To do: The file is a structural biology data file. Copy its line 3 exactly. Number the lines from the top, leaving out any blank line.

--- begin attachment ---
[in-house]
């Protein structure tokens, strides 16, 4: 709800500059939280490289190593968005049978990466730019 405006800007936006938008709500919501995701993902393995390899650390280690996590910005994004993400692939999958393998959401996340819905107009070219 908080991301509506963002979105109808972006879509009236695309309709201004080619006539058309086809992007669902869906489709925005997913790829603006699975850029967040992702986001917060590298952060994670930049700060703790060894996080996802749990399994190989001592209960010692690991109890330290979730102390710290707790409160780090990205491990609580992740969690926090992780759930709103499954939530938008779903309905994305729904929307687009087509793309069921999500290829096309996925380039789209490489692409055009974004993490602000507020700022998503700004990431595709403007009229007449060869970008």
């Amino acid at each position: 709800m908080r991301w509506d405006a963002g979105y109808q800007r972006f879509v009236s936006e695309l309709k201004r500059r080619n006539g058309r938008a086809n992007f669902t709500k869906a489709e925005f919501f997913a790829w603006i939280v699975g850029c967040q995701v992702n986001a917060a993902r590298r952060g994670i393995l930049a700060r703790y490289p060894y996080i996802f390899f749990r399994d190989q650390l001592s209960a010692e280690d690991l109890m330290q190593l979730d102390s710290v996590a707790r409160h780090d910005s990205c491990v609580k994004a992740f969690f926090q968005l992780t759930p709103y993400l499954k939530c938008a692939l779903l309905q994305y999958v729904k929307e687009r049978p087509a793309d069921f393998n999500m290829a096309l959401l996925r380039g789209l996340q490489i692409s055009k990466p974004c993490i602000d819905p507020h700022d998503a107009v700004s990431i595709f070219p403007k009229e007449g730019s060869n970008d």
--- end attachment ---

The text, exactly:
């Amino acid at each position: 709800m908080r991301w509506d405006a963002g979105y109808q800007r972006f879509v009236s936006e695309l309709k201004r500059r080619n006539g058309r938008a086809n992007f669902t709500k869906a489709e925005f919501f997913a790829w603006i939280v699975g850029c967040q995701v992702n986001a917060a993902r590298r952060g994670i393995l930049a700060r703790y490289p060894y996080i996802f390899f749990r399994d190989q650390l001592s209960a010692e280690d690991l109890m330290q190593l979730d102390s710290v996590a707790r409160h780090d910005s990205c491990v609580k994004a992740f969690f926090q968005l992780t759930p709103y993400l499954k939530c938008a692939l779903l309905q994305y999958v729904k929307e687009r049978p087509a793309d069921f393998n999500m290829a096309l959401l996925r380039g789209l996340q490489i692409s055009k990466p974004c993490i602000d819905p507020h700022d998503a107009v700004s990431i595709f070219p403007k009229e007449g730019s060869n970008d």